A question that comes up regularly is whether Stretch Goals are good or bad. Stretch Goals are usually the result of a conversation in Sprint Planning. Someone suggests they should bring extra work into the Sprint in case they finish the work early. This practice sends a message that will only hurt the team in the long run.
It becomes acceptable for the Developers to put pressure on themselves to get more done in a Sprint.
When the Developers achieve a “Stretch Goal,” it sends a message that it is OK to overcommit next time, too.
Product Owners and managers learn that extra work is “all right” and they expect it going forward.
Disappointment is had, by people on and off the team, when the work isn’t accomplished.
Leaders, POs, and others not doing the Sprint work, wonder why it wasn’t done.
Not finishing all of the work can give the impression that the Developers weren’t working hard enough.
In order to finish the Stretch Goal work, corners may be cut.
Completing Stretch work comes with a cost.
So what should Developers do if they finish their Sprint Backlog Items early? There are several ideas. The first one is to always check to see who else might need help. This includes the testing work.
If no one needs help, I suggest they keep a list of some very small "low-hanging fruit" items in the Product Backlog. I like to call these 'bonus work' items (not an official Scrum term). All team members are aware of these items and Developers know they can grab them if needed. This should only happen if the Developer(s) can get the item done in that Sprint. Developers shouldn't get complacent about carryover but that topic is for another newsletter. Bonus work is not the same as Stretch Goals because they don't imply that the Developers should push harder.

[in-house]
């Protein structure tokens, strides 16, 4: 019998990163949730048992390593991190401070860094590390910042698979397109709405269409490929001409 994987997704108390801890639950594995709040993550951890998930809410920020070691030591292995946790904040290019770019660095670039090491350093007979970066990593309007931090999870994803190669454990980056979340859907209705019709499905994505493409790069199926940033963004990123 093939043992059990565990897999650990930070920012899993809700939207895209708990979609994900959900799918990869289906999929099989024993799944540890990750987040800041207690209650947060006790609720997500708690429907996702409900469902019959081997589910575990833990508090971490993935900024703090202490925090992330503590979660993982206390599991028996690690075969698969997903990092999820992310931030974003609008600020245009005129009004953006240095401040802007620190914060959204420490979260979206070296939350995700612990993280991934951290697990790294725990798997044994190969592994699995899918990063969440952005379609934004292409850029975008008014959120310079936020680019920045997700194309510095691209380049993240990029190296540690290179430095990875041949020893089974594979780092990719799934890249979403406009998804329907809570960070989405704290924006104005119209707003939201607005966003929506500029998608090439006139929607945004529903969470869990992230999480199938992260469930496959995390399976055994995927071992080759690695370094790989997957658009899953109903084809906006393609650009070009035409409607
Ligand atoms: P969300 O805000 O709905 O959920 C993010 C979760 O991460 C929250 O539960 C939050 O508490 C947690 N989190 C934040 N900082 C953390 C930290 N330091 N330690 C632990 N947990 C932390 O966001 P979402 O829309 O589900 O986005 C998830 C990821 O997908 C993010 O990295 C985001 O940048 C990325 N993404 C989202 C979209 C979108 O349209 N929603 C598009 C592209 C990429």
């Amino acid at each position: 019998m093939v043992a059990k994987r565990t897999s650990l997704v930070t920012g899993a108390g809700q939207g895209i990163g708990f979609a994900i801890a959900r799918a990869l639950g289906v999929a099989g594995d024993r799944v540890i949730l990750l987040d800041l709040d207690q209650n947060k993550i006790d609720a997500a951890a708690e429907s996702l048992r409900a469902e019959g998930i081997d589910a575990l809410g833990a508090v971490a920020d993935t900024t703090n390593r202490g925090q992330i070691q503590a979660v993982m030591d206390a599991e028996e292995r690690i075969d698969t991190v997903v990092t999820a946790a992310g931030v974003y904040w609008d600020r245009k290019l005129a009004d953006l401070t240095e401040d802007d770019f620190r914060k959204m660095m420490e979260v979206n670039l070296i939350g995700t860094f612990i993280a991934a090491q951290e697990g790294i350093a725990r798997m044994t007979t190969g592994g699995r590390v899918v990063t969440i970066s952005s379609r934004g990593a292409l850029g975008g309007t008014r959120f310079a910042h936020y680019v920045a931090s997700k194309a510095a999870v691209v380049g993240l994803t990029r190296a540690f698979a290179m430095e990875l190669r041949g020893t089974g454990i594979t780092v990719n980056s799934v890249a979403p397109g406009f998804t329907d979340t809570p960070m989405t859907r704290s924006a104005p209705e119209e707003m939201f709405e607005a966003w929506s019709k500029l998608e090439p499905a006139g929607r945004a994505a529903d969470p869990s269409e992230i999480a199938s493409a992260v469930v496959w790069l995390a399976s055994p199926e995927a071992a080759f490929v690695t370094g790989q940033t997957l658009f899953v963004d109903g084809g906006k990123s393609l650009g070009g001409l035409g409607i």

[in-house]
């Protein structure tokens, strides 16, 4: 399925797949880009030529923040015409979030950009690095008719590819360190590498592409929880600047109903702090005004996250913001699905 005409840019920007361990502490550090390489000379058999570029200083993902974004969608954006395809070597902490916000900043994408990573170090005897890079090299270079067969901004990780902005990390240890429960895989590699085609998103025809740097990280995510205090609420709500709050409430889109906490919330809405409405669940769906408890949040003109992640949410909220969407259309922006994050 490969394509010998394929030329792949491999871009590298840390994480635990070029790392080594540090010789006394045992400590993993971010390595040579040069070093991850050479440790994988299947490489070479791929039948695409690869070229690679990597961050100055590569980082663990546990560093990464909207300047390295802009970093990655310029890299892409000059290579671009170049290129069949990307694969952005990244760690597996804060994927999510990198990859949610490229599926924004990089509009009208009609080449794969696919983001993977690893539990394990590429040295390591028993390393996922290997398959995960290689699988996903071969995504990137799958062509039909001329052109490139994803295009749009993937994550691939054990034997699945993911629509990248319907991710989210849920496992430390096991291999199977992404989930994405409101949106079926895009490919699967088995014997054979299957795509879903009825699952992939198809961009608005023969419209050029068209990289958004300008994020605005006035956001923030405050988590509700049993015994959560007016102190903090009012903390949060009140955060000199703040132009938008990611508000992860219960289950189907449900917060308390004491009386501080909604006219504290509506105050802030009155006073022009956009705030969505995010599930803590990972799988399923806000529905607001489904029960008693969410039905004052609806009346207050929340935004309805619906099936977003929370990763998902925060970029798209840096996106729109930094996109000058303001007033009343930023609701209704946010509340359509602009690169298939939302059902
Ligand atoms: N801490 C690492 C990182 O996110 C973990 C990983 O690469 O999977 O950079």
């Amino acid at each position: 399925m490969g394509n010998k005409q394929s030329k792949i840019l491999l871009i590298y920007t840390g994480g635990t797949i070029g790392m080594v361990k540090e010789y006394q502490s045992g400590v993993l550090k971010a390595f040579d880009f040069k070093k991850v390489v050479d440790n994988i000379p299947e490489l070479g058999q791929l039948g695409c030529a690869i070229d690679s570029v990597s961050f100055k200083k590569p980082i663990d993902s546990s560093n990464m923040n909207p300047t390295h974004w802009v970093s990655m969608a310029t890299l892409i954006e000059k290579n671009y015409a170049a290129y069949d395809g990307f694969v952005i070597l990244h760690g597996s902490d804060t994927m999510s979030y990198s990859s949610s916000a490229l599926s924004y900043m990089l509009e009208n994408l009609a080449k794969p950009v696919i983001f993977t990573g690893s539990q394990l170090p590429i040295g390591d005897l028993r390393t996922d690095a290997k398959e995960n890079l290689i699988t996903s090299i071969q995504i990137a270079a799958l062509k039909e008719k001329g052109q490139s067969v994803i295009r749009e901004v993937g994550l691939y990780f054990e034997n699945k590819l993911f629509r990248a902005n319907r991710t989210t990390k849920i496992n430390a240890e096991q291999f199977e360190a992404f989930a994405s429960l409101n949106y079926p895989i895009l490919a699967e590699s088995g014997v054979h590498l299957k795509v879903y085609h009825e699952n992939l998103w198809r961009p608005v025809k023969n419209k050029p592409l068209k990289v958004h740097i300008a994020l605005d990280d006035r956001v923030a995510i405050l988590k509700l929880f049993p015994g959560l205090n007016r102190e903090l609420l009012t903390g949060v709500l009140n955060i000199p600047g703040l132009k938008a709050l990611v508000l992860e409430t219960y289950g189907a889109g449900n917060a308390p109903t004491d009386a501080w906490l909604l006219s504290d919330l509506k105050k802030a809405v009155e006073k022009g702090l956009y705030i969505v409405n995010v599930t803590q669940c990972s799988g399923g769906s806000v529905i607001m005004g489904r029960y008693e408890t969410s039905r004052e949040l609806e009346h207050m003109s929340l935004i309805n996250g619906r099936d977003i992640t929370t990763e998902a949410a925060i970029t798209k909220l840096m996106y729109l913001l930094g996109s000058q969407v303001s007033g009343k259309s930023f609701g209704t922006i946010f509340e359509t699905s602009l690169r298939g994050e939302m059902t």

If no other team members need help and there isn't enough time to bring in a bonus work item, the team member can refine the Product Backlog, do some cross-training for others, or learn something new. Rarely is there ever anything that couldn't be done but if all options have been explored, there's nothing wrong with a Developer leaving early once in a while.
This is why I love Scrum so much, it puts people first. Always.
The Scrum Alliance has a new course for a skill that is in high demand: Facilitation.
It’s called Agile Coaching Skills - Certified Facilitator® or ACS-CF® and it provides training for anyone interested in developing their facilitators' toolkit. Facilitation is one of the many tools essential to coaching, and this course will equip you to build and hone the skill. Around the globe, there are less than 20 trainers approved to teach this class, and my partner, Judy, & I are two of them!
The Learning Objectives are:
Discover what a facilitator is and what they do
Practice the mindset of a neutral facilitator
Learn how to facilitate teams through conflict
Understand the needs of different teams
Apply the skillset before, during, and after a facilitation event
To learn more about it, click here. We'd love to see you there sometime! If you need to use up any training dollars before the end of the year, we'd love to have you!
Our full schedule can be found here!